Monday, April 24, 2006



Thanks for your comments, everyone. It's a rainy, cold day here, and I'm going to spend some quality time ignoring any potential customers I might have so I can blog for a while. I thought now that we were all getting better acquainted, I'd tell you a little more about myself, and in so doing, address a few specific comments from the last post. My two sisters and I were born in Bar Harbor, Maine, and we grew up in a tiny town in the easternmost county in the U.S. - Washington County, nicknamed the Sunrise County. Rural it was indeed, and it still is. My parents were "from away" as they say around here, and I was lucky enough to grow up in a house full of books, among people who READ for pleasure and self-education. Hence my affection for books (among other reasons self-evident to those who also love books). Thankfully, school and college did not succeed in dislodging this affection. In college I studied art history and learned to paint, and I worked at a new-book store on the side. I was one of those sullen punk bookshop clerks - I think this is a legitimate and undervalued sub-stratum of our society: the Underpaid (hence grumpy) and Overqualified Retail Clerk. After college I kept working at the bookstore, and since I couldn't afford to buy all the books I wanted, I started seeking out secondhand books. I remember the day I walked into a real antiquarian bookshop for the first time, one with walls of used and old hardcovers, and I swooned. I think I'm still in that swoon, almost fifteen years later.

I knew what I wanted to do, on that day. I wanted my own shop. The realization hit me like a ton of books - people do this, for a living, oh my god, I could do this... There was a place for me in the world. Well, it took me some time to get there. I started selling books on eBay in the late 1990s, and I rented a booth in an antiques group shop, and a table at a local flea market, and that's how I got started in the business. I had a few part-time jobs between the time that I started selling used books and the time I opened my shop - I have that hackneyed yankee fear of debt and I didn't want to have to take out small business loans or the like to do what I wanted to do. So I spent a few years working to make sure the bills got paid, while I bought books for stock and accumulated stuff for my future shop. When things reached critical mass, five years ago, I found an inexpensive and spacious retail space in downtown Bangor, on a street which already has a large used bookshop, a new bookstore, a children's bookstore, and a comics/graphic novel shop, and a few busy restaurants. I'm on a second floor above an antiques shop. I've got perhaps five thousand books in stock right now, mostly hardcovers. My customers are a mix of locals and tourists/summer folk, and students, staff, and faculty from the University of Maine, which is five miles away, in Orono (which is a classic crossword puzzle word, by the way). I have many repeat customers, and I do love them dearly. I want to respect their privacy, so I won't go into great detail about who buys what and what they are like in person. Suffice it to say that people READ here in Maine, for which I am grateful, because it allows me to provide them with books from time to time.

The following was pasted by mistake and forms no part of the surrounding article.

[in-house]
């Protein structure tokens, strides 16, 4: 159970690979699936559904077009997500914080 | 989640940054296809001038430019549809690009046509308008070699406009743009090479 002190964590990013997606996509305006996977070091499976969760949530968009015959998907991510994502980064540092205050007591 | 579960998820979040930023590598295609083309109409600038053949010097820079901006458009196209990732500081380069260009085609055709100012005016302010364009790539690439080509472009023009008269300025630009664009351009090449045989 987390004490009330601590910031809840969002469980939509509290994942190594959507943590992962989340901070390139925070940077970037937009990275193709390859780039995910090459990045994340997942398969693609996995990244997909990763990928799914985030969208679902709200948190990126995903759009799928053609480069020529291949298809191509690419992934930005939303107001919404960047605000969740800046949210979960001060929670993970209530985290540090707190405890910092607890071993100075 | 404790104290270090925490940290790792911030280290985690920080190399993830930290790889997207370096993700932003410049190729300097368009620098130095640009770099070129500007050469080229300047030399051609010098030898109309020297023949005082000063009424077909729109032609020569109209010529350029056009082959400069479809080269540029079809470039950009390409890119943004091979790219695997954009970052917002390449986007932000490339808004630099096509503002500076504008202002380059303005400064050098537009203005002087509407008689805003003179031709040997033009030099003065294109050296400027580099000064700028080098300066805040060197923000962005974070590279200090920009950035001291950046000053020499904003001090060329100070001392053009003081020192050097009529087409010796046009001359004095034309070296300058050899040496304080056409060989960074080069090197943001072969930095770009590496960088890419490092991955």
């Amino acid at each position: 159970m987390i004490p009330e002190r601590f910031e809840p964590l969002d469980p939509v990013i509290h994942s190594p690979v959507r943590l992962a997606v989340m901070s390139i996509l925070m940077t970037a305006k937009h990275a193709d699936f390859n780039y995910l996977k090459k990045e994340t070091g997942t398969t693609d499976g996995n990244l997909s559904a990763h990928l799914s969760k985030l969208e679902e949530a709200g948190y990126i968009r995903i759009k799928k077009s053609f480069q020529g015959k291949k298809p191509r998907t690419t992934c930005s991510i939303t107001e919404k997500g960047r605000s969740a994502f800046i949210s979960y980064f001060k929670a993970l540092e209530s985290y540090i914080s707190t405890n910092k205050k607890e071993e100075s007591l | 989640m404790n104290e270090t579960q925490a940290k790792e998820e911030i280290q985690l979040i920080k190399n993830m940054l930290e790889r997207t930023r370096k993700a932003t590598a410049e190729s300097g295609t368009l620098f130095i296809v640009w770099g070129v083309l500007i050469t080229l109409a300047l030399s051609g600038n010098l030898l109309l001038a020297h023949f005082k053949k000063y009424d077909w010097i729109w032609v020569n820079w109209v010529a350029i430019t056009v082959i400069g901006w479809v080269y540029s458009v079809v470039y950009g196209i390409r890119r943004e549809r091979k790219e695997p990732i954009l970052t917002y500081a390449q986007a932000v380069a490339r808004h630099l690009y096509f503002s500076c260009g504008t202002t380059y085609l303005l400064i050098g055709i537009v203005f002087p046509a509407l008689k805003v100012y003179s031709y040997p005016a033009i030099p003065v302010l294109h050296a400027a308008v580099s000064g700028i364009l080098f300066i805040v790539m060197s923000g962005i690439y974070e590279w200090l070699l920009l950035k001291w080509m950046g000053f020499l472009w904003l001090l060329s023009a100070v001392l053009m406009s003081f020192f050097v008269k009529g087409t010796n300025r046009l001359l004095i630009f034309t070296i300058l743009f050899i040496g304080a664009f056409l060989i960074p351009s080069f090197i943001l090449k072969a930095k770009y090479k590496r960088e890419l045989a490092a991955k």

So, Maine. I'm in Maine for a number of reasons; here are a few: my family is here, my husband's family is here, and my heart is here, in the landscape of my home. I go downeast whenever I can - it's about an hour and half away, and it's scrubby, hardscrabble, all granite and salt marshes and spruce trees, and I love it. I can get away from the busyness of the shop and of downtown, and be alone for hours outside, even at the height of the summer season. I paint outside when the weather is good, and I'm mostly painting the landscape of my childhood. I was in Bar Harbor yesterday, and Ryan and I spent three hours walking on one of the trails in Acadia National Park. We saw more birds and animals than we did people (three people, three deer, many talkative birds, a woodchuck, evidence of beavers). It's almost inexpressibly beautiful here - I say almost, because I'm always trying to express its beauty, in pictures and in words. How hokey is that, but it is true, so I don't care. I love traveling and visiting other places, but when I come home I feel like I can breathe again.